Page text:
Robert Grudin, in his lovely book, Time and the Art of Living, encourages writers to not be discouraged by, among other things, “editors who discard literary proposals because, ‘That is not what people are reading these days.’ Writers who suffer from this intimidating illusion would do well to remember the following:”
“The published writing of a given era, no matter how comprehensive it may seem to be, is generally based on shared assumptions, and therefore suffers from common weaknesses.
“The surface of the human condition, vexed and driven by change, incessantly demands new patterns of art.
“While the reading public and those who purvey to it may seem to dominate the present, the future is the domain of sincere and persistent individuals.”
In my coaching work, I have found that persistence is the primary indicator of whether someone will be successful in writing. Writing is a craft that can be learned. There are rules to writing, and they are not difficult to learn, though practicing and mastering them can take time. But once you learn the rules, you know how to write. Yes, there are some people for whom writing and words just seem to come naturally. We often say those people are talented. But there are many others of us who can be equally successful in writing simply by learning the craft, applying hard work and, yes, being persistent.
It’s easy to become discouraged. Rejection slips; family and friends who say things like, “When are you going to get a real job” (a friend actually once said those very words to me); finding time to write amid the demands of daily life. It all adds up to tremendous pressure, and many would-be writers give up their dreams.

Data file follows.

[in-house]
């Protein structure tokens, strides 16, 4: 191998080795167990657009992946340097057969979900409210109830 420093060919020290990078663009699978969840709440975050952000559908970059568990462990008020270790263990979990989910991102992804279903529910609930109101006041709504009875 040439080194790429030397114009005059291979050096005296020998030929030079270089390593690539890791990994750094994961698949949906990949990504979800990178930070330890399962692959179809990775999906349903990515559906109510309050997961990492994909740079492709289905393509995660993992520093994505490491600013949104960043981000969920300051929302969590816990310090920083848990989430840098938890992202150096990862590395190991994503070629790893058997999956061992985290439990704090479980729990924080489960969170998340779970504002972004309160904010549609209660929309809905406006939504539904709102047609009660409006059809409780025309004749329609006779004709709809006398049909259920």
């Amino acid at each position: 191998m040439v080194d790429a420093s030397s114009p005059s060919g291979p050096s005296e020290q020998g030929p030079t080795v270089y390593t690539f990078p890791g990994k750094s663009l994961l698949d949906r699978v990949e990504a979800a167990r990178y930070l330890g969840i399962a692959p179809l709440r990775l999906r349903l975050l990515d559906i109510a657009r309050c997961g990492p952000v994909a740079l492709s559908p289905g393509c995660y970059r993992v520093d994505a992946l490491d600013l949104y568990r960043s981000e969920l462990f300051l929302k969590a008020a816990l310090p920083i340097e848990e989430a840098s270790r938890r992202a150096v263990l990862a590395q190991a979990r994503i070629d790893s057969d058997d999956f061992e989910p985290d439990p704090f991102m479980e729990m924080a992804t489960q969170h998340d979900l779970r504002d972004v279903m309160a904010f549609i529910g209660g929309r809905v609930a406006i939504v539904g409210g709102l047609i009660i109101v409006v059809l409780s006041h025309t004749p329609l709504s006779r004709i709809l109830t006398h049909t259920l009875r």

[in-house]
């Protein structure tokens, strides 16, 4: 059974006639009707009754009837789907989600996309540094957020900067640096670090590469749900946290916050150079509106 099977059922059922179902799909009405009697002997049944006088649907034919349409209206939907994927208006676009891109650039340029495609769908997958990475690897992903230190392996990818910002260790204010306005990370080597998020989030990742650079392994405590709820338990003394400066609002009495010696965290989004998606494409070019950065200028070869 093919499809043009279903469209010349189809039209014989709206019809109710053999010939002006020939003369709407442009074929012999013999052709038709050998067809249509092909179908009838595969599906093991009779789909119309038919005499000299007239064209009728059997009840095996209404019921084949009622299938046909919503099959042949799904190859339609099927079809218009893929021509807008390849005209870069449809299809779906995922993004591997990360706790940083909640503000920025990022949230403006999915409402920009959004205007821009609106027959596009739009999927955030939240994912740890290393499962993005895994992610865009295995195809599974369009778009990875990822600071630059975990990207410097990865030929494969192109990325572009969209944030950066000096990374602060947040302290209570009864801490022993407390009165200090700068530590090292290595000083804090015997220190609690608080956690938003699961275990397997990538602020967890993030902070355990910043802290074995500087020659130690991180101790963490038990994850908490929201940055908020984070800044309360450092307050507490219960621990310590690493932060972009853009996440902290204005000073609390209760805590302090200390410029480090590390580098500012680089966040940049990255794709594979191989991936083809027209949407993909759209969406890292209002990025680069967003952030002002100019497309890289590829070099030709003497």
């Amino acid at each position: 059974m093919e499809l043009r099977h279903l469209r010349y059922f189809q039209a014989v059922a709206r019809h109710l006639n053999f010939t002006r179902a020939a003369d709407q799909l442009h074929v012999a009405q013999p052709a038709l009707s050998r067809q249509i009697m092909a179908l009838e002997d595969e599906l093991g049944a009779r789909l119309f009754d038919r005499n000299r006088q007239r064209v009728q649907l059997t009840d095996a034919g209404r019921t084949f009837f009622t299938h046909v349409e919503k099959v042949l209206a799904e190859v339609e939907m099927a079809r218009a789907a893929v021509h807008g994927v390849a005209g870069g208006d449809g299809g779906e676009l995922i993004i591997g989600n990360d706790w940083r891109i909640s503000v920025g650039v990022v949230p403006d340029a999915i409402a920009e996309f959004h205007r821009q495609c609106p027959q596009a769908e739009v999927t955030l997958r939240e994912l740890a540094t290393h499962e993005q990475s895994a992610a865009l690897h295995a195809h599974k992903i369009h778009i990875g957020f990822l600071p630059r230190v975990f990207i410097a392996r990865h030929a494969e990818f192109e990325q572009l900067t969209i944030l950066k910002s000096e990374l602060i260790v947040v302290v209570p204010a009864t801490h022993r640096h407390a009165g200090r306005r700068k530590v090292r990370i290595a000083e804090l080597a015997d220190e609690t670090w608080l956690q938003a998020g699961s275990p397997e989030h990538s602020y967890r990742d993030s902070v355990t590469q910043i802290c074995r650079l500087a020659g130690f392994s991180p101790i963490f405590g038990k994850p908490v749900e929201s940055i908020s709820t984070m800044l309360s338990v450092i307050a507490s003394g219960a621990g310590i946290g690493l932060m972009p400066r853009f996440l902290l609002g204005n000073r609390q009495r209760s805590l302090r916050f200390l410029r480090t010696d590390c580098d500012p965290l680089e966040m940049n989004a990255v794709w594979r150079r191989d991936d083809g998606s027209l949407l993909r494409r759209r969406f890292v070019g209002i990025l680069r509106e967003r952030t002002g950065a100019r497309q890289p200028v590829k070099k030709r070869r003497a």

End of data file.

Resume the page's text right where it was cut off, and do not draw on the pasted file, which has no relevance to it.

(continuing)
But those who don’t, those who persist despite the odds, they are the ones who are most likely to succeed. If you don’t keep sending out your short stories or poems to literary magazines, or you give up pitching nonfiction story ideas to editors, or you get discouraged because you haven’t found an agent yet who loves your novel as much as you do, if you don’t finish the novel in the first place, failure is guaranteed. Because you have removed opportunity for success.
You know the old joke about the guy who prays every day to win the lottery? After years of praying, one day God, exasperated, says to him, “Harry, give me a chance and buy a ticket!”
So, writers, go buy a ticket.